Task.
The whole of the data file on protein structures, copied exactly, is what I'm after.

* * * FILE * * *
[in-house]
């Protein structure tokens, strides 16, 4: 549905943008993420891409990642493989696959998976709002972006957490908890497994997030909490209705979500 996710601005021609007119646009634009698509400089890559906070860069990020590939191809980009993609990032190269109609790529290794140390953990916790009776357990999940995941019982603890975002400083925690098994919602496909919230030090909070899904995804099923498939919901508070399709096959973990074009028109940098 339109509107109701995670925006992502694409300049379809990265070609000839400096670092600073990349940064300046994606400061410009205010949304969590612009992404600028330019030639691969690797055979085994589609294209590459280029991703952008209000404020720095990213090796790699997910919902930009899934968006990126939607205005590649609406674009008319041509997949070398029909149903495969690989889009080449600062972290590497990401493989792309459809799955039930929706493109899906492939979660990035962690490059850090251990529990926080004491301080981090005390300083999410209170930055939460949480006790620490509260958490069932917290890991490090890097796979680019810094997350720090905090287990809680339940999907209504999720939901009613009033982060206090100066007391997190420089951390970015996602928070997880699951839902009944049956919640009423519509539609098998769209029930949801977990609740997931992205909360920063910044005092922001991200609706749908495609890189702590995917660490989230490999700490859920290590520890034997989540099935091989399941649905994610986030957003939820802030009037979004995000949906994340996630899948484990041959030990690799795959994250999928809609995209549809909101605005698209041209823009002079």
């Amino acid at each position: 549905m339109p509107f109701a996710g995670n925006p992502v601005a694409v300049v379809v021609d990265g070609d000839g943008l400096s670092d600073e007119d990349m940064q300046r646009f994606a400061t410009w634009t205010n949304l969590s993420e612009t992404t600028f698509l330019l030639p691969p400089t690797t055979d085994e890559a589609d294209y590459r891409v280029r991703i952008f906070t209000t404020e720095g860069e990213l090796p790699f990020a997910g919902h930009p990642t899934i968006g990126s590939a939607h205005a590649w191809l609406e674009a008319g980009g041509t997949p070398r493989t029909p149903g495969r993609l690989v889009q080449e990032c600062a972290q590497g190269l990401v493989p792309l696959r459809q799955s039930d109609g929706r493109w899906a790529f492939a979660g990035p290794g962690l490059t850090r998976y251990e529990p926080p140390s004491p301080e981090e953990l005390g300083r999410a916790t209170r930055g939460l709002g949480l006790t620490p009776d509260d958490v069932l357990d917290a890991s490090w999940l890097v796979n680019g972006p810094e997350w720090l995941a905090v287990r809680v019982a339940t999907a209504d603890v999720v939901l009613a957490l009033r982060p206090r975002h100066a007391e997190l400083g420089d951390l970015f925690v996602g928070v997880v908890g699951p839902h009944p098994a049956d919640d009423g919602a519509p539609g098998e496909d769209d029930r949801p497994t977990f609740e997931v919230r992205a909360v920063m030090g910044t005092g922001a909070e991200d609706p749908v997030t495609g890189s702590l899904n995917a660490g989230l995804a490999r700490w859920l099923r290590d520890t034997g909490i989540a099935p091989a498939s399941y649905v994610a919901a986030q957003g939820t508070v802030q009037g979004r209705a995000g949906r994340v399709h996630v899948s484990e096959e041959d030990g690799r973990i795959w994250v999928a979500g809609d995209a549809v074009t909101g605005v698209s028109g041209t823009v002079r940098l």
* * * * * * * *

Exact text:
[in-house]
């Protein structure tokens, strides 16, 4: 549905943008993420891409990642493989696959998976709002972006957490908890497994997030909490209705979500 996710601005021609007119646009634009698509400089890559906070860069990020590939191809980009993609990032190269109609790529290794140390953990916790009776357990999940995941019982603890975002400083925690098994919602496909919230030090909070899904995804099923498939919901508070399709096959973990074009028109940098 339109509107109701995670925006992502694409300049379809990265070609000839400096670092600073990349940064300046994606400061410009205010949304969590612009992404600028330019030639691969690797055979085994589609294209590459280029991703952008209000404020720095990213090796790699997910919902930009899934968006990126939607205005590649609406674009008319041509997949070398029909149903495969690989889009080449600062972290590497990401493989792309459809799955039930929706493109899906492939979660990035962690490059850090251990529990926080004491301080981090005390300083999410209170930055939460949480006790620490509260958490069932917290890991490090890097796979680019810094997350720090905090287990809680339940999907209504999720939901009613009033982060206090100066007391997190420089951390970015996602928070997880699951839902009944049956919640009423519509539609098998769209029930949801977990609740997931992205909360920063910044005092922001991200609706749908495609890189702590995917660490989230490999700490859920290590520890034997989540099935091989399941649905994610986030957003939820802030009037979004995000949906994340996630899948484990041959030990690799795959994250999928809609995209549809909101605005698209041209823009002079």
């Amino acid at each position: 549905m339109p509107f109701a996710g995670n925006p992502v601005a694409v300049v379809v021609d990265g070609d000839g943008l400096s670092d600073e007119d990349m940064q300046r646009f994606a400061t410009w634009t205010n949304l969590s993420e612009t992404t600028f698509l330019l030639p691969p400089t690797t055979d085994e890559a589609d294209y590459r891409v280029r991703i952008f906070t209000t404020e720095g860069e990213l090796p790699f990020a997910g919902h930009p990642t899934i968006g990126s590939a939607h205005a590649w191809l609406e674009a008319g980009g041509t997949p070398r493989t029909p149903g495969r993609l690989v889009q080449e990032c600062a972290q590497g190269l990401v493989p792309l696959r459809q799955s039930d109609g929706r493109w899906a790529f492939a979660g990035p290794g962690l490059t850090r998976y251990e529990p926080p140390s004491p301080e981090e953990l005390g300083r999410a916790t209170r930055g939460l709002g949480l006790t620490p009776d509260d958490v069932l357990d917290a890991s490090w999940l890097v796979n680019g972006p810094e997350w720090l995941a905090v287990r809680v019982a339940t999907a209504d603890v999720v939901l009613a957490l009033r982060p206090r975002h100066a007391e997190l400083g420089d951390l970015f925690v996602g928070v997880v908890g699951p839902h009944p098994a049956d919640d009423g919602a519509p539609g098998e496909d769209d029930r949801p497994t977990f609740e997931v919230r992205a909360v920063m030090g910044t005092g922001a909070e991200d609706p749908v997030t495609g890189s702590l899904n995917a660490g989230l995804a490999r700490w859920l099923r290590d520890t034997g909490i989540a099935p091989a498939s399941y649905v994610a919901a986030q957003g939820t508070v802030q009037g979004r209705a995000g949906r994340v399709h996630v899948s484990e096959e041959d030990g690799r973990i795959w994250v999928a979500g809609d995209a549809v074009t909101g605005v698209s028109g041209t823009v002079r940098l």